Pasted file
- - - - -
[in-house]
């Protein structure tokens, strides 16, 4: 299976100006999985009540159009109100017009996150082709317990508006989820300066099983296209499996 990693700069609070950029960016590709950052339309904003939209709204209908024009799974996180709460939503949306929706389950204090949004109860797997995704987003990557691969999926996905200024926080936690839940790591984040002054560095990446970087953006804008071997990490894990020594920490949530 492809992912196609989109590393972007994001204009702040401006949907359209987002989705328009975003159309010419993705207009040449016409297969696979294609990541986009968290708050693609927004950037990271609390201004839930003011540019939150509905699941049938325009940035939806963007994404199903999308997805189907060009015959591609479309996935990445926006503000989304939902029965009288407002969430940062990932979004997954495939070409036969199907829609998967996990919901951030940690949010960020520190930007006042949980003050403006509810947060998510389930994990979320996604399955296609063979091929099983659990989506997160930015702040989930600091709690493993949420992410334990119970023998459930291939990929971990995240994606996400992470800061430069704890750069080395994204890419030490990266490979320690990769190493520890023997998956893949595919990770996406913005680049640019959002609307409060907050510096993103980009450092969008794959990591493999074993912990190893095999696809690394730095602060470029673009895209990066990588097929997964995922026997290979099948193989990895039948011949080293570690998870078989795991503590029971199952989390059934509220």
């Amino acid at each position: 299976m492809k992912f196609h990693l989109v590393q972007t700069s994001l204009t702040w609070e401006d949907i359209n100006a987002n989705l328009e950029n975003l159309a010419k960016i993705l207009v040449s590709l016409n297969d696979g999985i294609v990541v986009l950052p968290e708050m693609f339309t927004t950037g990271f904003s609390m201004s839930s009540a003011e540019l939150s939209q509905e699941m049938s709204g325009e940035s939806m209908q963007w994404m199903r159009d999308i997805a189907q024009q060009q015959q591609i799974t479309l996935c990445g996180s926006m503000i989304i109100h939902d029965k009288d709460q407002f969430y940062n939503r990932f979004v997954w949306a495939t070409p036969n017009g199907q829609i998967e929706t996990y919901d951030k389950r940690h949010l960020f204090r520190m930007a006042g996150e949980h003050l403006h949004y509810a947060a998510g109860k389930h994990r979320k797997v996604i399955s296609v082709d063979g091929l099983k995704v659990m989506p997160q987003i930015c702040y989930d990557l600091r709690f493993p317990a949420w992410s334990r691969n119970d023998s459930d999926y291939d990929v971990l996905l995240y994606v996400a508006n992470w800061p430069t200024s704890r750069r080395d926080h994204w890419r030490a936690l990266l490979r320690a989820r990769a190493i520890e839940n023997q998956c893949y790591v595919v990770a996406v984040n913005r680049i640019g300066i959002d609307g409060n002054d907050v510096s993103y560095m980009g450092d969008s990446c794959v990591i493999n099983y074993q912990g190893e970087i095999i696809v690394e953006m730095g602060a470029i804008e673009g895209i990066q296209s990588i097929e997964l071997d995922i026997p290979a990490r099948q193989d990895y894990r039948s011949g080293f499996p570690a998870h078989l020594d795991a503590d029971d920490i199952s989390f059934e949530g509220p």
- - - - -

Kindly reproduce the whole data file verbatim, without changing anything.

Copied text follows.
[in-house]
């Protein structure tokens, strides 16, 4: 299976100006999985009540159009109100017009996150082709317990508006989820300066099983296209499996 990693700069609070950029960016590709950052339309904003939209709204209908024009799974996180709460939503949306929706389950204090949004109860797997995704987003990557691969999926996905200024926080936690839940790591984040002054560095990446970087953006804008071997990490894990020594920490949530 492809992912196609989109590393972007994001204009702040401006949907359209987002989705328009975003159309010419993705207009040449016409297969696979294609990541986009968290708050693609927004950037990271609390201004839930003011540019939150509905699941049938325009940035939806963007994404199903999308997805189907060009015959591609479309996935990445926006503000989304939902029965009288407002969430940062990932979004997954495939070409036969199907829609998967996990919901951030940690949010960020520190930007006042949980003050403006509810947060998510389930994990979320996604399955296609063979091929099983659990989506997160930015702040989930600091709690493993949420992410334990119970023998459930291939990929971990995240994606996400992470800061430069704890750069080395994204890419030490990266490979320690990769190493520890023997998956893949595919990770996406913005680049640019959002609307409060907050510096993103980009450092969008794959990591493999074993912990190893095999696809690394730095602060470029673009895209990066990588097929997964995922026997290979099948193989990895039948011949080293570690998870078989795991503590029971199952989390059934509220």
């Amino acid at each position: 299976m492809k992912f196609h990693l989109v590393q972007t700069s994001l204009t702040w609070e401006d949907i359209n100006a987002n989705l328009e950029n975003l159309a010419k960016i993705l207009v040449s590709l016409n297969d696979g999985i294609v990541v986009l950052p968290e708050m693609f339309t927004t950037g990271f904003s609390m201004s839930s009540a003011e540019l939150s939209q509905e699941m049938s709204g325009e940035s939806m209908q963007w994404m199903r159009d999308i997805a189907q024009q060009q015959q591609i799974t479309l996935c990445g996180s926006m503000i989304i109100h939902d029965k009288d709460q407002f969430y940062n939503r990932f979004v997954w949306a495939t070409p036969n017009g199907q829609i998967e929706t996990y919901d951030k389950r940690h949010l960020f204090r520190m930007a006042g996150e949980h003050l403006h949004y509810a947060a998510g109860k389930h994990r979320k797997v996604i399955s296609v082709d063979g091929l099983k995704v659990m989506p997160q987003i930015c702040y989930d990557l600091r709690f493993p317990a949420w992410s334990r691969n119970d023998s459930d999926y291939d990929v971990l996905l995240y994606v996400a508006n992470w800061p430069t200024s704890r750069r080395d926080h994204w890419r030490a936690l990266l490979r320690a989820r990769a190493i520890e839940n023997q998956c893949y790591v595919v990770a996406v984040n913005r680049i640019g300066i959002d609307g409060n002054d907050v510096s993103y560095m980009g450092d969008s990446c794959v990591i493999n099983y074993q912990g190893e970087i095999i696809v690394e953006m730095g602060a470029i804008e673009g895209i990066q296209s990588i097929e997964l071997d995922i026997p290979a990490r099948q193989d990895y894990r039948s011949g080293f499996p570690a998870h078989l020594d795991a503590d029971d920490i199952s989390f059934e949530g509220p």